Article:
I've noticed a common pattern for implementing Futures that need to notify potentially multiple tasks, use a
Slab to keep track of the wakers. For example
Shared in futures-preview and
Mutex in async-std.
My first concern was that this uses iteration over the slab to find a
Waker to wake, and the slab documentation specifically says this should be avoided, since it has to iterate the whole slab of memory. But on further contemplation I realized that it is probably ok, since the number of slots in the slab will usually be very small.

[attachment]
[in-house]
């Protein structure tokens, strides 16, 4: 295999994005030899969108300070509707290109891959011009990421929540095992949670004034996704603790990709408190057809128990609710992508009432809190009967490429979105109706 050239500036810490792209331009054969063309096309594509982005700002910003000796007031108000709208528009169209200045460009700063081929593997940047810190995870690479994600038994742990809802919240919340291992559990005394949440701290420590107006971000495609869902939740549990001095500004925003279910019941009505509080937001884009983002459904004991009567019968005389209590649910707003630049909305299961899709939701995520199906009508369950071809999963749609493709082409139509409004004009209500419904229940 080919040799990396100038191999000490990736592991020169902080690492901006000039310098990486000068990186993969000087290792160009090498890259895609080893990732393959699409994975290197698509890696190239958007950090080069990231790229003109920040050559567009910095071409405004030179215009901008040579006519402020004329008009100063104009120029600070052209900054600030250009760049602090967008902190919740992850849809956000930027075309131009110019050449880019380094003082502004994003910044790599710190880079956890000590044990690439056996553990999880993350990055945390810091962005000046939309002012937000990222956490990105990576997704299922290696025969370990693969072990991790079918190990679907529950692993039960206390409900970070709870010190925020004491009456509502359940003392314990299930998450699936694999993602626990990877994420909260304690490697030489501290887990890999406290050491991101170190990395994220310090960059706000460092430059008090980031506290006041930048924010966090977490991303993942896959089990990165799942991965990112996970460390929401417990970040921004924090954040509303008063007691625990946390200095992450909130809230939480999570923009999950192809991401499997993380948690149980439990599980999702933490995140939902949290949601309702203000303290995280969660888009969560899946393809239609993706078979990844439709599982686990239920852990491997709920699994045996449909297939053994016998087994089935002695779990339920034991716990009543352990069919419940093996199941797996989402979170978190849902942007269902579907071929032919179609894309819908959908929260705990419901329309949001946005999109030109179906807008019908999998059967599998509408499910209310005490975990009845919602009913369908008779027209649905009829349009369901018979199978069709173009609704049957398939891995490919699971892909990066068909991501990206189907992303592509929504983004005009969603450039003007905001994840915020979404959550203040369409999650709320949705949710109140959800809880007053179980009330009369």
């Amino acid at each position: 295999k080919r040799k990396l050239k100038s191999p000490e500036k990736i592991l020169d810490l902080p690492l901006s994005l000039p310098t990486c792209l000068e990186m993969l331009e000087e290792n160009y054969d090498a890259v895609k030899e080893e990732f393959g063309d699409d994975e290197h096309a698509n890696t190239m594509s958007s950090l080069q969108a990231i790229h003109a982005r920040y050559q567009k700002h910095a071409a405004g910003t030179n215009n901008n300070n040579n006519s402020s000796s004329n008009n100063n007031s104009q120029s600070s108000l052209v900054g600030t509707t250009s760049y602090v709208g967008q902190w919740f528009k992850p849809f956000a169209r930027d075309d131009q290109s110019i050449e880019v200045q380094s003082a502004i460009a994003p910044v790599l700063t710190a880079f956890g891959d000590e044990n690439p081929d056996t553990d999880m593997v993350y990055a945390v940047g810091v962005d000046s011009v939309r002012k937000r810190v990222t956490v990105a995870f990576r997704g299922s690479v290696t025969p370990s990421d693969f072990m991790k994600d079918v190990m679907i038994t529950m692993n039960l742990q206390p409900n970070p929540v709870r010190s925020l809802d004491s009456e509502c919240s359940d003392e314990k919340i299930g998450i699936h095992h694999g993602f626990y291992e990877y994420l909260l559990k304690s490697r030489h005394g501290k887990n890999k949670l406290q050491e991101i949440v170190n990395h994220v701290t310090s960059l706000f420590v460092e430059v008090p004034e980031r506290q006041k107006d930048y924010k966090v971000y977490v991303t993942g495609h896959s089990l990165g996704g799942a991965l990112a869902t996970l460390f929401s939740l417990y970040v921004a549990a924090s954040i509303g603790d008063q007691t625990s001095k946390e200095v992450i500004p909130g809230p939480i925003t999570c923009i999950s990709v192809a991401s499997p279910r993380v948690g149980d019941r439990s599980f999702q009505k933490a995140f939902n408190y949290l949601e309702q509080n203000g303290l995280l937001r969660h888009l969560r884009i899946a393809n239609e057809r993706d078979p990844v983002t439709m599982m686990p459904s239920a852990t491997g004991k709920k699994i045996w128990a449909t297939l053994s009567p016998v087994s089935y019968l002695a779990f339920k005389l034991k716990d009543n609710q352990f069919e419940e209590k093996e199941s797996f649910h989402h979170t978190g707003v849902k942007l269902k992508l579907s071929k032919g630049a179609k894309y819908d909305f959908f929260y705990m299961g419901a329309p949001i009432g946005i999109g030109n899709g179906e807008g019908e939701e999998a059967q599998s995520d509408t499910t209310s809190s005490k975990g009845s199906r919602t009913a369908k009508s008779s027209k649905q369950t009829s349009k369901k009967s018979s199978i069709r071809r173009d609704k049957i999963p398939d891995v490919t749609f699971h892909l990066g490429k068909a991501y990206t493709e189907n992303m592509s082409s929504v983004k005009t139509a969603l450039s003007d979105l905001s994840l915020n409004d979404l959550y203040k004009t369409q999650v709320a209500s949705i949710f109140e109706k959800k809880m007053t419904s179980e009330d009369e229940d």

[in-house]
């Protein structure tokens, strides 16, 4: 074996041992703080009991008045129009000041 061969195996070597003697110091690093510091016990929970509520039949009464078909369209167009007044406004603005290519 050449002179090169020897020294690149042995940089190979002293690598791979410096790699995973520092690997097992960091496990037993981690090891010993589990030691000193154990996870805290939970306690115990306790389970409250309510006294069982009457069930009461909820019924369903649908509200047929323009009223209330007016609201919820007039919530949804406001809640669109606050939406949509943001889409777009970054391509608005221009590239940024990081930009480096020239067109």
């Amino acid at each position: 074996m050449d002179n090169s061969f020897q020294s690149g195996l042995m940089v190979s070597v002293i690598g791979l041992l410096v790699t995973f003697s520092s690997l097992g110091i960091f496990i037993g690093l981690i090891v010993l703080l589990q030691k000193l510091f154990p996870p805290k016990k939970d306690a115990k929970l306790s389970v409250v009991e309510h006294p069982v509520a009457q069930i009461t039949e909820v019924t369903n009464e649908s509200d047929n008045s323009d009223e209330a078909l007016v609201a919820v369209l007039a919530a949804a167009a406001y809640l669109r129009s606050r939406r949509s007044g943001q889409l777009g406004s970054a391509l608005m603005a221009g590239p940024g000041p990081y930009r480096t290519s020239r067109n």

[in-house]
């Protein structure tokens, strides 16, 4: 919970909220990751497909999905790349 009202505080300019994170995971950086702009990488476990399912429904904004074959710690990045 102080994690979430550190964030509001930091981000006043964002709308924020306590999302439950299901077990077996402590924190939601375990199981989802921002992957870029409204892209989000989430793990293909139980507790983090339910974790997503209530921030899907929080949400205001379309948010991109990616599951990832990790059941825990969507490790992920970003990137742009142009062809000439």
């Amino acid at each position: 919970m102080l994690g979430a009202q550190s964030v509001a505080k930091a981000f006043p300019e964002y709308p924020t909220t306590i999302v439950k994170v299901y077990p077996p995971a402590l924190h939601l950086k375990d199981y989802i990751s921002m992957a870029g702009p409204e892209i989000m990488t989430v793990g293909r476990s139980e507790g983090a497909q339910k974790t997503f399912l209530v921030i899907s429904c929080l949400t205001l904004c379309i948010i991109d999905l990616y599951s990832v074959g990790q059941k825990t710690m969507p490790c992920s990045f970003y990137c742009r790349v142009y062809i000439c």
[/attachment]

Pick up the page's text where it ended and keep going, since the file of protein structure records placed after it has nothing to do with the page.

My bigger concern came to me while I was working an implementing condition variable semantics for a future. Since iterating over a slab always begins at the beginning of the slab of memory the order tasks are awoken won't always be fair.
For example, suppose Task A currently holds the mutex, slot 0 is empty, Task B has a waker in slot 1 and Task C has a waker in slot 2, and the current size of the slab is three slots.
When Task A releases the lock, Task B is woken and slot 1 becomes available. If Task A tries to take the lock again it will put its waker in slot 1 and be the task woken after Task B releases the lock. If A and B are both continually contending over the lock, then Task C will never get woken (or at least may not be woken for a long time).
Am I missing something? Or does the current implementation suffer from task starvation?